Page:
Outgoing board members share advice for the future June 15, 2002 Regular News Joking that his 10 years on the Bar Board of Governors amounted to “60 meetings and 25 pounds,” board member John Cardillo advised his fellow board members to keep their ears tuned to what individual lawyers are saying.The occasion was the close of the board’s May 24 meeting in Jacksonville, the last board gathering of the 2001-02 Bar year and the final one of Bar President Terry Russell’s tenure. tradition, the board reserves the closing minutes for “Comments for the Good of the Order” from retiring board members.The occasion was marked by sentimentality, sincere advice, and appreciation for the experience and friendships made during board service. Or as board member Michele Cummings put it, “This has been the best experience of my life.” After a pause, she added with a smile, “Don’t tell my husband I said that.”Cardillo led off, recalling friends he’s made and the camaraderie among board members. But he cautioned them, in closing, to remember to listen to their constituents and to prepare for the future of the profession.“We must be conscious of what is going on at [Bar] committee levels and allow lawyers to get our ears,” Cardillo said. “We are the most privileged of the professions. The lawyer keeps the client’s confidences and is the defender of the client’s rights and is his key to freedom. . . . No other profession has that great a role and that great an impact on society. We have to take that and educate the youth of our profession. Our salvation in the future is the youth of our profession.”Board member Mike Smith, like several other speakers, advised the board to continue mentoring new board members, who can be overwhelmed by the scope of board work, including the necessary work on board committees. “I will go back to my circuit and try to educate them on the fact the job you do is an important one,” he said.Board member William Kalish, as might be expected from the outgoing chair of the Budget Committee, sounded a fiscally prudent note. He urged board members to always recall “it’s really not our money and we cannot play around with it. . . . We cannot play around with other people’s money,” he said. “Sometimes when people refer to me as ‘Dr. No,’ I take it as a badge of courage.”It’s also important for board members to educate local bars and others about what they do, board member John Kest said, and remember that not everyone plays by the same codes and rules that lawyers do.Referring to the hundreds of pages of backup that board members get for each meeting and the countless hours they spend on Bar business, he said, “Members of your [local] bars, no matter how good they are, have no appreciation for what goes on in this room, and no concept of what we read or what we do. They really don’t know and you need to start at square one and explain it to them.“We are a very trusting group of people, trusting in the sense we are bound by ethical standards different from other professions,” Kest added. “We need to look at the things we are dealing with and say, ‘What if the other side doesn’t act as ethically as we do?’ We can pass laws, but if other people aren’t going to follow them, it won’t be very effective.”Board member Kirk Kirkconnell praised the fellowship on the board as one of its strengths. “When I came on the board, I was totally intimidated. I didn’t know where to sit. I didn’t know what to say. I didn’t know if I could say anything,” he recalled. “Within five minutes, people made me feel at home.”He also said for those who complain about the public perception of lawyers, one solution is to get involved in Bar and other work. “I’ve had a pet peeve and that’s people who complain about lawyers and their image and then don’t get involved,” Kirkconnell said.Leaving was bittersweet for Steve Chaykin, as he noted he won a contested election two years ago only to have his seat abolished by reapportionment this year. He decided not to run against other board incumbents seeking reelection for the 11th Circuit this year. He referred to his departure as “a short recess,” and he urged board members to follow through on President-elect Tod Aronovitz’s Dignity in Law campaign, on the proposed new Internet portal for Bar members, and other challenges.He also reminded them that “Lawyers are the guardians of our system of justice, and you all are the guardians of the guardians.”Cummings picked up on that theme, noting, “We are the guardians of the profession and the work has been energizing. Every time you come to a meeting, no matter how tired you are, you become so entrenched in what is going on.”She thanked board member Henry Latimer, who she said called her and encouraged her to run for the board.Board member Christine Milton agreed the work was fascinating, but she also urged the board to keep its eye on what is important.“I found the breadth and diversity of the issues fascinating,” she said. “The procedures, I found sometimes incomprehensible and difficult. Sometimes the board misses the point because it gets caught in the procedures.”Young Lawyers Division President Liz Rice thanked the board and Russell for their cooperation with the division, including delegating to it the job of putting on last January’s CLE program on ancillary business. “I have been so impressed by the level of collegiality and debate,” she added. Outgoing board members share advice for the future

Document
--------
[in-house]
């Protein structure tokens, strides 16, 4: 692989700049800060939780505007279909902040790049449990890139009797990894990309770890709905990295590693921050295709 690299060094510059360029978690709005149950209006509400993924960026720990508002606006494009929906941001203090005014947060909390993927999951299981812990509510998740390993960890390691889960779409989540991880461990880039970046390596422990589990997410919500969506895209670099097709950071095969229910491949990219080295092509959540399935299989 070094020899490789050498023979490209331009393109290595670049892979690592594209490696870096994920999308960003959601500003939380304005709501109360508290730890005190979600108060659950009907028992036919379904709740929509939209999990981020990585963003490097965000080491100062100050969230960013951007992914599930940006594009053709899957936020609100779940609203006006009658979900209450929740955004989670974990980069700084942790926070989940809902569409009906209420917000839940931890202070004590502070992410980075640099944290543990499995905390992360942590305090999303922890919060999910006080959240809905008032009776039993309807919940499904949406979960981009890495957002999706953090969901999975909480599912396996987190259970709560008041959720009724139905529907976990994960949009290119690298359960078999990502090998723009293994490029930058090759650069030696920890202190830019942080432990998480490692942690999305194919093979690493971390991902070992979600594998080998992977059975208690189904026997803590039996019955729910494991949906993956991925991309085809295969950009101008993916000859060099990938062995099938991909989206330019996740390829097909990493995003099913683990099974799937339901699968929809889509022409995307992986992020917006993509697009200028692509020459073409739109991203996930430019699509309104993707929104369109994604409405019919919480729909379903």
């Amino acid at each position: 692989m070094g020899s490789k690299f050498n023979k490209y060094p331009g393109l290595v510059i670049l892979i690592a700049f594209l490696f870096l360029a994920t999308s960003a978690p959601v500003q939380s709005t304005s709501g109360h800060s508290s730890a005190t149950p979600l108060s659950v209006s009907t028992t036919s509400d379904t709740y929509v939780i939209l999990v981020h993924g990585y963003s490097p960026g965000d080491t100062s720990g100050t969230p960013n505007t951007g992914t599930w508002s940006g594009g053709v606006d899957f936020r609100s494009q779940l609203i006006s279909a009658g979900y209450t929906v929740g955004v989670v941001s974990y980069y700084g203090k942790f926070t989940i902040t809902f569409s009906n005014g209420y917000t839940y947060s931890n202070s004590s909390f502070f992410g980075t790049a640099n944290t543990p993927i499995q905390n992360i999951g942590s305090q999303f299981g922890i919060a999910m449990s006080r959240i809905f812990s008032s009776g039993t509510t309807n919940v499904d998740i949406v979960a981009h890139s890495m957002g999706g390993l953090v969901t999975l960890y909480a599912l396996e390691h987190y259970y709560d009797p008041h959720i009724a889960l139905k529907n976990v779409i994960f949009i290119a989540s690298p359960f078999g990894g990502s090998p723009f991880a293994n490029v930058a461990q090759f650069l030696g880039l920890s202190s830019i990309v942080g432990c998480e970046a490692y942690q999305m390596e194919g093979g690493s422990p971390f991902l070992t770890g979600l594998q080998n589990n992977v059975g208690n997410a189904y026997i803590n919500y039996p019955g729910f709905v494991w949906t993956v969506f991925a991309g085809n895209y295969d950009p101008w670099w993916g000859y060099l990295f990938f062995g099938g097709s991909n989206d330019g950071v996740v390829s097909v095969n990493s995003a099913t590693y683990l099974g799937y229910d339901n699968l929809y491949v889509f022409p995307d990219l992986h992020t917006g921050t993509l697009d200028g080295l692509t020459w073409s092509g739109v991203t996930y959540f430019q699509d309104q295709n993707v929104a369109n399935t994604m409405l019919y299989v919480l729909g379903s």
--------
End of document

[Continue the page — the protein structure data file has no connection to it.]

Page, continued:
Sign up for our COVID-19 newsletter to stay up-to-date on the latest coronavirus news throughout New York A 42-year-old man died after he crashed his car, causing it vehicle to burst into flames in his hometown of Baldwin over the weekend.Nassau County police said Gregory Balmir was driving a Toyota Camry southbound on Grand Avenue when he crossed over two lanes of traffic at the corner of Woodside Avenue, where he crashed into a utility pole and a building shortly after 4 a.m. Sunday.The victim was pronounced dead at the scene.First Squad detectives are continuing the investigation and ask anyone with information regarding this crash to call Nassau County Crime Stoppers at 1-800-244-TIPS. All callers will remain anonymous.
ESL UK has formally announced the ESL Premiership is returning this autumn which’ll see Counter-Strike: Global Offensive and League of Legends teams competing for a £21,000 prize pot. There is also a League of Legends Challenger Series Qualifier spot up for grabs. The top four teams from the recently-completed Spring Season have been invited back from the Autumn Season. This means that when it comes to League of Legends, players from MnM Gaming, Team Xenex, ExceL eSports and CycloneGG will be back in action. As for CS:GO attendees can expect to see FM Esports, Fish123, exceL eSports and The Imperial potentially making a return.Open Qualifiers will be the process which decide the remaining four spots for each title. These will be held on June 26th-27th and 3rd-4th July for CS:GO and June 28th-29th and July 5th-6th for League of Legends. Anyone can make a bid for these. The ESL Premiership’s Autumn Season group stage will take place in a round robin format. This will begin Monday 17th of July for CS:GO and Wednesday 19th for League of Legends. Teams will play on a single night in a best-of-one format, set to run for seven weeks until August 30th.Playoffs will begin on September 4th for CS:GO and September 6th for League of Legends with two best-of-threes played between the top four teams. The victors will then face off at the live finals in mid-September.Will Attwood, ESL UK Product Manager commented: “Following on from the incredibly successful Spring Season, we’re delighted to see the UK’s best talent returning for the Autumn Season. ESL UK is committed to developing the UK esports scene, which is why we’re once again holding Open Qualifiers. If you’ve ever dreamed of being a professional esports player, this is your shot!”Esports Insider says: It’s good to see ESL UK continue to include Open Qualifiers for half the available spots. With £21,000 and a valuable League Challenger Series Qualifier in the mixer, competition should prove fierce.